30 November, 2018 30 November, 2018

Giants of Bodyboarding

Although many surfers might consider the ‘boogie board’ the black sheep of the wave riding world, one things for sure, just like surfing the sport has progressed like a bat out of hell. You could easily argue that boogers have taught surfers a thing or two when it comes to taking flight. Yet, for some reason, surfers love to have a go at those who relish the opportunity to go prone atop Tom Morey’s invention
Back in the day, bodyboarding was frowned up, looked down upon, sneered at and told to “go die in a hole” by the surfing fraternity. Why, because boogies just got in the way. They could sit deeper, take off later and dominate the sets. The learning curve was much faster no dues were paid. They were as bad as SUPs, almost. But then what’s happened is that over the last few years, surfing seems to have won the ideological battle.


Boogie numbers have dwindled while surfing’s ranks have swelled. And all of a sudden surfers, Zigzag included, are revisiting the value of boogie-boarding and it’s influence on wave-riding culture. That’s the way it goes, innit. As soon as it’s not a threat, or a mainstream fad with the potential of crowding out already crowded line-ups, and returns to the core, expression of a hardcore sub-culture of absolute devotees, maniacs and wild-people who charge dry heaving slabs most want absolutely nothing to do with. Well, then it becomes kinda cool, all over again. Just, please don’t go mainstream, ever again. And we’ll get along just fine.
With that in mind, take a look at the APB world rankings and you’ll see that South Africans aren’t afraid of a bit of committed, fin-footed, skegless wave sliding. South Africa, unbeknownst to many,  continues to produce world-class bodyboarders; the likes of Sacha Specker and Andre Botha immediately jumping to the forefront of the temporal lobe. Making a name for themselves and joining that list is 2017 World Champion, Iain Campbel, and Jared Houston who banked his 2nd World Title a couple of weeks ago in Portugal. That’s 4 World bodyboarding Champions to surfing’s one and a half (Shaun Tomson & Martin Potter). 
Worth mentioning is young Tristan Roberts, who currently holds 5th place in the world Rankings. With 3 of the top 5 bodyboarders in the world right now being South African, we reached out to Jared and Iain for a closer look at the mechanics of the APB World Tour and asked the question how come South Africa dominates bodyboarding, kinda like how New Zealand dominates world rugby.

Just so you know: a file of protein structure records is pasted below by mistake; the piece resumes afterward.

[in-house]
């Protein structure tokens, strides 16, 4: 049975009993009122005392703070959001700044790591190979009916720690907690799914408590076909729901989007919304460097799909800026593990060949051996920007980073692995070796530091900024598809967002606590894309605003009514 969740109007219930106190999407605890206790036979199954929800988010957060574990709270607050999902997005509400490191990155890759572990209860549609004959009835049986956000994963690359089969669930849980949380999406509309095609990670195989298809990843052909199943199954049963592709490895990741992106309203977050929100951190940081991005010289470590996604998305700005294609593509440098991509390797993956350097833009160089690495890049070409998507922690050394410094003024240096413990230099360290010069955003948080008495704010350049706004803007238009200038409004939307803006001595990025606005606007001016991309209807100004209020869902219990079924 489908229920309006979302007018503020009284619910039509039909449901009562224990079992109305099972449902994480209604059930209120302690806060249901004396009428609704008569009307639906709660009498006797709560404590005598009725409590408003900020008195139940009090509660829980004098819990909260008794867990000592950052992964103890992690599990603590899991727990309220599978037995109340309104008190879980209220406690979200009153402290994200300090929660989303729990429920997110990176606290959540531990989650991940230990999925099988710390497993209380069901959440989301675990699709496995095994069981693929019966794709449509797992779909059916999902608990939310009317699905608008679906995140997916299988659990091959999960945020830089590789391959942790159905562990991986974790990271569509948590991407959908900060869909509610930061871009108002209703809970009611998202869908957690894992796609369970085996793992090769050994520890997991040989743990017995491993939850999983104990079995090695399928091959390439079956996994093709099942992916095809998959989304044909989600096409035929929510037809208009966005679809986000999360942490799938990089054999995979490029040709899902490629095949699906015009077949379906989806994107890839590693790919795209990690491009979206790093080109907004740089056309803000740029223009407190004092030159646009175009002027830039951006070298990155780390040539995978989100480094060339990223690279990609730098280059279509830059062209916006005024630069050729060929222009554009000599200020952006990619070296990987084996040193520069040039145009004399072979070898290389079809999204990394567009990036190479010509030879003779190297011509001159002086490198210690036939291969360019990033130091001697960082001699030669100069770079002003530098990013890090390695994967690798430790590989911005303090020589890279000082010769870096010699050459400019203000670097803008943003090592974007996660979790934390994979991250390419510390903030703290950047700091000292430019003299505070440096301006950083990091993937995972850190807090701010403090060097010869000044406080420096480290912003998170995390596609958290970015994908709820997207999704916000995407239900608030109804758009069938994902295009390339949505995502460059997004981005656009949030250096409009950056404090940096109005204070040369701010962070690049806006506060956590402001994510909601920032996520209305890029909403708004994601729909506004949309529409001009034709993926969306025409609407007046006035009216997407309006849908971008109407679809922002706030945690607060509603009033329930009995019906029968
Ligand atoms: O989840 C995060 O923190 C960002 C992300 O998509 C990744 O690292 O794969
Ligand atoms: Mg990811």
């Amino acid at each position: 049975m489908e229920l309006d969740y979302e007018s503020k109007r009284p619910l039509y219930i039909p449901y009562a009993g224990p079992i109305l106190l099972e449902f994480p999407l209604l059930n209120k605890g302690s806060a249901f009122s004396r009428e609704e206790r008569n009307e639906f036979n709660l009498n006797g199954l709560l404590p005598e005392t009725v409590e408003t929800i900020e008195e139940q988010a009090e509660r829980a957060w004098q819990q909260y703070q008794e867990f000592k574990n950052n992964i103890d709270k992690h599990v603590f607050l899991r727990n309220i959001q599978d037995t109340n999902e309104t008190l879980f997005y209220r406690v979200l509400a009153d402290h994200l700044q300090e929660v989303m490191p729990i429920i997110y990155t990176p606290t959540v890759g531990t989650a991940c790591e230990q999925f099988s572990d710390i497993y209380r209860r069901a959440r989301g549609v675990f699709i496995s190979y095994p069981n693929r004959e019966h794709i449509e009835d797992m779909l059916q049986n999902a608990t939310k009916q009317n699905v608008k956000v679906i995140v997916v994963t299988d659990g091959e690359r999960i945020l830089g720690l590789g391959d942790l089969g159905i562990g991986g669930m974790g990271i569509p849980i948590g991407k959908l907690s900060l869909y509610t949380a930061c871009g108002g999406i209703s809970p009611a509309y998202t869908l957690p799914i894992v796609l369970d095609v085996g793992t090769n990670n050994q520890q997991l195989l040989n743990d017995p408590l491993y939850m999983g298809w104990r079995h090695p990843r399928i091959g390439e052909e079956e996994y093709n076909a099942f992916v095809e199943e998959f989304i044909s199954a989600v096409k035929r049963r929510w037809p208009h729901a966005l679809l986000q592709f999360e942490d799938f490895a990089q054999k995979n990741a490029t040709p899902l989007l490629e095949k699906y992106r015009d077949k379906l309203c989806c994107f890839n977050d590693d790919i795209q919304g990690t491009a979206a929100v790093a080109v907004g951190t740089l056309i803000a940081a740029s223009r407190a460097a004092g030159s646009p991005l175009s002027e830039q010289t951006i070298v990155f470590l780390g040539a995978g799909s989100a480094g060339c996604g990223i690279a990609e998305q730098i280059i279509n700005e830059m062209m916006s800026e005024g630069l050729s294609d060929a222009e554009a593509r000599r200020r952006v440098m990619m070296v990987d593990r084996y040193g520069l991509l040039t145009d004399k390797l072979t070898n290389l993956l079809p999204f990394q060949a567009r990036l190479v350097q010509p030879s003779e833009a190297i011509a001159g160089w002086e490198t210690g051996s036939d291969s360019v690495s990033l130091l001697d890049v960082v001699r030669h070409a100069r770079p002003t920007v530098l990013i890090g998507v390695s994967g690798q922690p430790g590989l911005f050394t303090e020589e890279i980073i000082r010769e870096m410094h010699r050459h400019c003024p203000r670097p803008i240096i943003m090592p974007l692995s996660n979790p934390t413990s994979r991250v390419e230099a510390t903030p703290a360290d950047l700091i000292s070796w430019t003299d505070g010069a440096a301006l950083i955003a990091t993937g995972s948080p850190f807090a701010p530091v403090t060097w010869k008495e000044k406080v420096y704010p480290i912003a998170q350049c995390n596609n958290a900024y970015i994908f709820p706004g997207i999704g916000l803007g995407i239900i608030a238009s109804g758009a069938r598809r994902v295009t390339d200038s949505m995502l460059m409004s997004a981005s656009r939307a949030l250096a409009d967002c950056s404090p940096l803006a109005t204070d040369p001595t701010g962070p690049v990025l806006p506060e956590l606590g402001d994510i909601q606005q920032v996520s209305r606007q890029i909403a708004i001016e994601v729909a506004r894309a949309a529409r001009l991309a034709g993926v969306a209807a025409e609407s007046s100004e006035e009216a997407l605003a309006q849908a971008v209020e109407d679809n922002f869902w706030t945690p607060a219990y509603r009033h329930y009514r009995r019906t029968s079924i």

ZAG: Tell us about the Saffa Camp on tour, what’s the vibe like amongst you guys?

Jared Houston: The vibe is great amongst the Saffas. I’ve always thought that we’re the group on tour that supports each other the most. I’ve been on tour for almost ten years now, and as I live out of SA I really cherish the moments my countrymen and I share whilst competing. We’re all friends as well. I mean I’ve known Iain since we were grommets. When I first got on tour I was the kid and would always travel with Mark McCarthy and Sacha Specker. Nowadays I guess I’m a senior member. Iain and Tristan are the two best guys in SA right now and it’s insane to see how far their careers have progressed over the last 3 years!

SA over the years has been largely successful when it comes to bodyboarding, why do you think that is?

Yeah right, South Africa is without a doubt one of the powerhouses in the bodyboarding world. Look at this year’s world tour. There was one or more South Africans on the podium of every world tour event and between Iain, Tristan and myself we won 5 out of 8 events. All 3 of us finished in the top 5. Andre Botha’s reign was my introduction to the sport, so right away my goal was to be world champ and I knew that a young South African had already achieved it so why couldn’t I? I think we have a lot of insane bodyboarding waves in SA, and that fact has helped to breed some very capable and even cutting-edge bodyboarders over the years.